In Vivo Actions of Angiopoietins on Quiescent and Remodeling Blood and Lymphatic Vessels in Mouse Airways and Skin
Objective— We investigated and compared the in vivo effects of all four angiopoietins (COMP-Ang1, Ang2, Ang3, and Ang4) on blood and lymphatic vascular remodeling in adult mice. We analyzed the microvasculature of trachea and ear skin, and compared quiescent skin microvasculature with that during wound healing.
Methods and Results— We were able to achieve similar levels of relatively long-term and sustained circulating expression of each angiopoietin using an adenoviral delivery system. Two weeks after treatment, we observed tracheal blood and lymphatic vascular enlargement, and lymphatic filopodia formation, with the following order of potency: COMP-Ang1>Ang3=Ang4>Ang2. Co-treatment with Ang2 attenuated Ang1-induced tracheal blood and lymphatic remodeling. In the normal ear skin, all angiopoietins induced blood vessel enlargement, whereas none induced lymphatic vascular remodeling. However, in the healing margin of ear skin wounds, all angiopoietins strongly induced lymphatic vascular enlargement and formation of lymphatic sprouts and filopodia, while they potentiated blood vascular enlargement. Co-treatment of Ang2 with Ang1 produced an additive effect on these changes.
Conclusion— This study, one of the first to our knowledge to characterize the in vivo actions of all 4 angiopoietins, may expand the current concepts for use of angiopoietins for therapeutic angiogenesis and lymphangiogenesis.
The discovery of angiopoietin (Ang) family proteins, Ang1, Ang2, Ang3, and Ang4, has provided insight into the molecular and cellular mechanisms of blood vessel formation and vascular protection.1–4 Ang3 and Ang4 were identified as interspecies orthologs between mouse and human.5 All angiopoietins are secreted proteins, and they bind to the endothelial cell tyrosine kinase receptor, Tie2, which is found primarily on blood endothelial cells and early hematopoietic stem cells.1,2 Recent reports indicate that in addition to the established receptor Tie2, angiopoietins may also signal through the related Tie1 receptor, integrins, or directly with the cell surface.6–10 However, the relative affinity, and signaling pathways in such interactions remain to be defined.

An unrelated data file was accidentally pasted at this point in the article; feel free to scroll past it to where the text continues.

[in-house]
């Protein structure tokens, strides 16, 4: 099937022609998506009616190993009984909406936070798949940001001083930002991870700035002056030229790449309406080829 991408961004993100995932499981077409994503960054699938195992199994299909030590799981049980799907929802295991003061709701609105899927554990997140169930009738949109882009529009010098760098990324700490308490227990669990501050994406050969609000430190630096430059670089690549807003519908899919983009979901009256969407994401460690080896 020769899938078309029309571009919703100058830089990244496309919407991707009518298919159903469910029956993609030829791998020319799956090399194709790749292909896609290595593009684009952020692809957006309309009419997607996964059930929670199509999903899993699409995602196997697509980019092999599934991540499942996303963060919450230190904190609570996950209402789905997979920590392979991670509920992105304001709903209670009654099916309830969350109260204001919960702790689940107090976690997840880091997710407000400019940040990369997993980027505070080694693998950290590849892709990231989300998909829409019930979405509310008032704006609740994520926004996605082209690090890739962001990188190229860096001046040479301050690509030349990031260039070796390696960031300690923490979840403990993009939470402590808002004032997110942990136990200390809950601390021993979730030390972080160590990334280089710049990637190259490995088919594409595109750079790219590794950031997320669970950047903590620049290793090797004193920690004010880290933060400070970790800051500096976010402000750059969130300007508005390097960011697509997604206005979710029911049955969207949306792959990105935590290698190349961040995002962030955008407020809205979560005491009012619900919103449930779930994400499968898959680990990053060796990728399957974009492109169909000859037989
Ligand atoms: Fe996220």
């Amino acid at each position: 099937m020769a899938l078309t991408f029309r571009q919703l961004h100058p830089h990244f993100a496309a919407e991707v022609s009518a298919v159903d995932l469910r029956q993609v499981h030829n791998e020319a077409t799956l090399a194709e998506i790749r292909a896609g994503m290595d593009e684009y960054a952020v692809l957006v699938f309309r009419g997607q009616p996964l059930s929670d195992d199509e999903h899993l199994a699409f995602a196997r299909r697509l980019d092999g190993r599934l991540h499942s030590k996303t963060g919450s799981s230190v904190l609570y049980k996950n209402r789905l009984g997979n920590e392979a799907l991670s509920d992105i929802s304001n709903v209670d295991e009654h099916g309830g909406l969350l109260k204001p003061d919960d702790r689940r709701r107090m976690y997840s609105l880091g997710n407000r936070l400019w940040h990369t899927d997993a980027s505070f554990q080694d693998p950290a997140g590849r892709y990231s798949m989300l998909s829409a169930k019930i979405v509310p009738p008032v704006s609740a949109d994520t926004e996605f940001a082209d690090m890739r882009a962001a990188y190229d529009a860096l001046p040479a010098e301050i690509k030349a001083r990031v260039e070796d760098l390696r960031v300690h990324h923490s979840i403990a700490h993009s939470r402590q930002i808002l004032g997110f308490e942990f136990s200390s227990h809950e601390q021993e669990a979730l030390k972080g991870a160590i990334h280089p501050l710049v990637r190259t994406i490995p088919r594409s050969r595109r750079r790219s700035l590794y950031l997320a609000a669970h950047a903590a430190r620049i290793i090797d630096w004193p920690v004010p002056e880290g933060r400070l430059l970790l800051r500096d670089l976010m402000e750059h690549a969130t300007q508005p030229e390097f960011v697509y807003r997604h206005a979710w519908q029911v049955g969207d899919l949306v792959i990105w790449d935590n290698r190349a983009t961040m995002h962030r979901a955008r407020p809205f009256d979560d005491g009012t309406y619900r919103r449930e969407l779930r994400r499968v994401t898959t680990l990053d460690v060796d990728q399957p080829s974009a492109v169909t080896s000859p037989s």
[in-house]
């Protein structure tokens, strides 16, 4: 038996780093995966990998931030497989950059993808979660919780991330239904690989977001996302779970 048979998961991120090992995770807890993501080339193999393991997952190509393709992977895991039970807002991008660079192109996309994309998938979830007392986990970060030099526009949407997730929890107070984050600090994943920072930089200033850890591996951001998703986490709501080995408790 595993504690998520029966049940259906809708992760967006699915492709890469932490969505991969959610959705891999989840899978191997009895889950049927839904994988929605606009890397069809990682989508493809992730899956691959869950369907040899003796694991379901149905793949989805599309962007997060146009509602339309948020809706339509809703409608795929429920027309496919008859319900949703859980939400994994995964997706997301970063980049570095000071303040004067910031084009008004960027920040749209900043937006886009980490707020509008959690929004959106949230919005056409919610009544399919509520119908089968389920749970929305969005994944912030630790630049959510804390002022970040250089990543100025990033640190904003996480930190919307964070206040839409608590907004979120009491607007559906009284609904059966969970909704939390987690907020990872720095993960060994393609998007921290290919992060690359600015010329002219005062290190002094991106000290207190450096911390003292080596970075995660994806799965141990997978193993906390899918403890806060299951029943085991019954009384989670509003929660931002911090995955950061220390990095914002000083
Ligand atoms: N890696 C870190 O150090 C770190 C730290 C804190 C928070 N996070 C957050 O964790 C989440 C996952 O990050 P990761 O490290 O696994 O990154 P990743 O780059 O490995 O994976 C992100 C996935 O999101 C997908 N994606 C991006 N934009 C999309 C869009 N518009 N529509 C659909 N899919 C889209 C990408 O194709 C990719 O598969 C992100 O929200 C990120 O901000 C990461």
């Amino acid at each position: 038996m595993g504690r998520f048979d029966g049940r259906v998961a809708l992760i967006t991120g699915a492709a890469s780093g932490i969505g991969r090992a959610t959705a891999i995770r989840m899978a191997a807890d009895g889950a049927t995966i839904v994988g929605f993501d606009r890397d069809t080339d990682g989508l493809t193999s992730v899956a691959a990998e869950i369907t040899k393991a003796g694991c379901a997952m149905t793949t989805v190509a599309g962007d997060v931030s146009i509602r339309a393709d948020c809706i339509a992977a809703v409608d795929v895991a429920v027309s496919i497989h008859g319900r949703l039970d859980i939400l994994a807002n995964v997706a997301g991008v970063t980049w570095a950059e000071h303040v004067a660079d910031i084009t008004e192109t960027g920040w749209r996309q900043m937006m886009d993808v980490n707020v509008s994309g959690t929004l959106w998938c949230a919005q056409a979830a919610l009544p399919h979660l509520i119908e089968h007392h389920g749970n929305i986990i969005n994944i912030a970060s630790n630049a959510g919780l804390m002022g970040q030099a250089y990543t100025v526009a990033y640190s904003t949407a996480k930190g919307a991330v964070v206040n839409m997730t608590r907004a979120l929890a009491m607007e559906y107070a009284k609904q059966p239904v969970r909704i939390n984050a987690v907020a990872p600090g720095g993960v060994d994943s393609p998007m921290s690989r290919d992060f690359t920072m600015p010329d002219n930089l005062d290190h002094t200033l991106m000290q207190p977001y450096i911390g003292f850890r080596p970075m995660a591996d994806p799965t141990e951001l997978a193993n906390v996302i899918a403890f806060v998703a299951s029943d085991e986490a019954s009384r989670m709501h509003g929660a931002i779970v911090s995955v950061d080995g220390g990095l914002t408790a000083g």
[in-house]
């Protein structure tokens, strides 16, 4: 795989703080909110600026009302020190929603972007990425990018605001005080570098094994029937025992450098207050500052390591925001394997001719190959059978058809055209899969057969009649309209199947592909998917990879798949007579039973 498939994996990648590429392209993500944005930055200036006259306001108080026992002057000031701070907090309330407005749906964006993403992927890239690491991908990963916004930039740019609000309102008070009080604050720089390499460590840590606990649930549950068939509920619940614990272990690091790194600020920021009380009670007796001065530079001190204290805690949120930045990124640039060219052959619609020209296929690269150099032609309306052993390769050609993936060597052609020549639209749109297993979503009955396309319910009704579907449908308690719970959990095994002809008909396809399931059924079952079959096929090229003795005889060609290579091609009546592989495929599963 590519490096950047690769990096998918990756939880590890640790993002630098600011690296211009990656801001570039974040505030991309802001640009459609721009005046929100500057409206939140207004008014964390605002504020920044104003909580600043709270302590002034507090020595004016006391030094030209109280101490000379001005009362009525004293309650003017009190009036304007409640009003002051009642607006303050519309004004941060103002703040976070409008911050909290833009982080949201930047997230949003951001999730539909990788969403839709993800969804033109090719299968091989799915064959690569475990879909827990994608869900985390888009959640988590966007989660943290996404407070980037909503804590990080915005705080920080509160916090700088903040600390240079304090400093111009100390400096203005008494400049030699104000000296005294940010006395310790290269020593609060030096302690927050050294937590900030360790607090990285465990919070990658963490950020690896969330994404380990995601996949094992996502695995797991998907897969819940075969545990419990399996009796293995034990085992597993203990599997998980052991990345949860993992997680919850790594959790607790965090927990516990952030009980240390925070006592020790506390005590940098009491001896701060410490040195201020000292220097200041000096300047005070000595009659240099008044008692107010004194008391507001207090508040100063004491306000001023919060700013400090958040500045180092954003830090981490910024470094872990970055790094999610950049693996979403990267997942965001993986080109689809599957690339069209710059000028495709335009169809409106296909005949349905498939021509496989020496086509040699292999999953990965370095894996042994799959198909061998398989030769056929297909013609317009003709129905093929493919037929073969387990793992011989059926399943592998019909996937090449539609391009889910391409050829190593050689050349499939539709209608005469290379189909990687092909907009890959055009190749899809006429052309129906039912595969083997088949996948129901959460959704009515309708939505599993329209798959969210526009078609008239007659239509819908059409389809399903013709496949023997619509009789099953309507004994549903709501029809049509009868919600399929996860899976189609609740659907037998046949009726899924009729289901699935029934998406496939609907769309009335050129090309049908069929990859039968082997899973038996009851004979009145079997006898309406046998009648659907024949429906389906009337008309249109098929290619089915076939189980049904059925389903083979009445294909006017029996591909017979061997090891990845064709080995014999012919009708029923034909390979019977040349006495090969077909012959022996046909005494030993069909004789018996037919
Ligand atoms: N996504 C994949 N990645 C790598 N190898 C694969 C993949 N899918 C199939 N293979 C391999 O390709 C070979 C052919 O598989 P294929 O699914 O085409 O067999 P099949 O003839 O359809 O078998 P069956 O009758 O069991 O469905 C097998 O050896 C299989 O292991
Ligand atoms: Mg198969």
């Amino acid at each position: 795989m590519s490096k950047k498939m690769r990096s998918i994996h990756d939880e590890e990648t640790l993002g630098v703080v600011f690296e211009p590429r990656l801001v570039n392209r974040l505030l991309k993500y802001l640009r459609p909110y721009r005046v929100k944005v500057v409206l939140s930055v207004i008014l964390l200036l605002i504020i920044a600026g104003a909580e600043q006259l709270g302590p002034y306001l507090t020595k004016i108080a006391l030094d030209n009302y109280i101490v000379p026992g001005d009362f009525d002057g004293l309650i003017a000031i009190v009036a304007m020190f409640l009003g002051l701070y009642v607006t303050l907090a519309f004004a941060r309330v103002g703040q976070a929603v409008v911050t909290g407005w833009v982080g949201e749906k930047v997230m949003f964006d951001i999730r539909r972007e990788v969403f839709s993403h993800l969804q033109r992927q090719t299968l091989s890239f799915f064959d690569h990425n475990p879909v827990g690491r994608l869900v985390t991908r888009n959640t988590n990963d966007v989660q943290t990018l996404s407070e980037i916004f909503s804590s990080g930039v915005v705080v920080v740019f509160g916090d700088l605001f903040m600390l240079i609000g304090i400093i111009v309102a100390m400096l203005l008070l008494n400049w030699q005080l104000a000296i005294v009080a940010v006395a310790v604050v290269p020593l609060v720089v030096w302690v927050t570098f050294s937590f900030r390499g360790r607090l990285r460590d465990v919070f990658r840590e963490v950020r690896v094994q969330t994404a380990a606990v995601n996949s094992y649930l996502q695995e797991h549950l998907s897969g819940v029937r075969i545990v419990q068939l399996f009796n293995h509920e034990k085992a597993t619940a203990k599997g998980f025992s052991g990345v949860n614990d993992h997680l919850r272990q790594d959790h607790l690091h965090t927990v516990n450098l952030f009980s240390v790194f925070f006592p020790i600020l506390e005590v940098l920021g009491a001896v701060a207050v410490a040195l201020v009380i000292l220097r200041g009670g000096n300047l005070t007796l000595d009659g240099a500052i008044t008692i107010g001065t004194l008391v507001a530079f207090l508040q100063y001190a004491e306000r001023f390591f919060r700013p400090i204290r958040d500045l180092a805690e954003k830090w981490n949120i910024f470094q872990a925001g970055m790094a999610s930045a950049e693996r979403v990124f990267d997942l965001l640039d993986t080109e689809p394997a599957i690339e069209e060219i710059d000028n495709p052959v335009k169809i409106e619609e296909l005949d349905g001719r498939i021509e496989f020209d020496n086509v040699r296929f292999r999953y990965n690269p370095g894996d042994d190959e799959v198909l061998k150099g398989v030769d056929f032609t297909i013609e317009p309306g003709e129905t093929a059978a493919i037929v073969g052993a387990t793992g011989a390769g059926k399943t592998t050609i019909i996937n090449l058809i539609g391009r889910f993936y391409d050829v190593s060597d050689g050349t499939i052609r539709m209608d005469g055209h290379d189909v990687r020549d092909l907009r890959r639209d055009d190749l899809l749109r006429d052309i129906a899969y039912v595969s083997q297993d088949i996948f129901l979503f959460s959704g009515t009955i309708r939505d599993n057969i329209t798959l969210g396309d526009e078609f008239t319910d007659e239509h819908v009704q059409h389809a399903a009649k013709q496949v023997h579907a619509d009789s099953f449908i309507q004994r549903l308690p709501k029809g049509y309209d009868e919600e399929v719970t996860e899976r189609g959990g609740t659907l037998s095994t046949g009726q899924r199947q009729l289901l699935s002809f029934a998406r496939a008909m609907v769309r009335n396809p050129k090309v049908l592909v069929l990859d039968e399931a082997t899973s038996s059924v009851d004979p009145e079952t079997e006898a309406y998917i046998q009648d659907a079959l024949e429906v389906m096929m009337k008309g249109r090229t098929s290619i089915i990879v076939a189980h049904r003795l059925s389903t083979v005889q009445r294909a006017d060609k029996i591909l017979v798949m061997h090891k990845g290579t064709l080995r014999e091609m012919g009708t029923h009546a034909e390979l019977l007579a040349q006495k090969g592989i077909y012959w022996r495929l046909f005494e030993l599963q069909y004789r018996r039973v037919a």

Knockout experiments have provided significant information toward understanding the role of Ang1, Ang2, and Tie2 in vivo, and has shown that this signaling system is indispensable for normal vessel development.11,12 Interestingly, mice lacking Ang2 are born alive and display a chylous leaking in the abdomen and thorax, suggesting a problem with lymphatic drainage.13 Postnatally, the hyaloid vasculature in the eye of mice lacking Ang2 fails to regress, suggesting that within a certain environment, Ang2 may in fact have an antagonistic effect on Tie2 signaling-induced blood vessel maturation.13 However, the role of Ang3 in vascular development has not yet been studied in this manner. Moreover, no disorder with a genetic deficiency of Ang4 has yet been reported in humans.
Overexpression of angiopoietins using transgenic mice or adenoviral delivery also has provided information regarding the role of angiopoietins and their receptors in vivo.2,14,15 Transgenic overexpression of Ang1 induces vascular enlargement, increased recruitment of perivascular cells, and less vessel tortuosity without altering vascular permeability.14,15 We and others recently showed that adenoviral overexpression of Ang1 produced long-lasting and stable vascular enlargement and increased blood flow.16–19 Mice overexpressing Ang2 transgenically driven by Tie2 promoter display a separation defect between the endocardium and myocardium and impaired sprouting from developing vessels, supporting the notion that Ang2 acts as a naturally occurring antagonist of Ang1.2 However, overexpression of Ang3 or Ang4 using transgenic mice or adenoviral delivery to understand the role of these proteins in vivo has not been reported.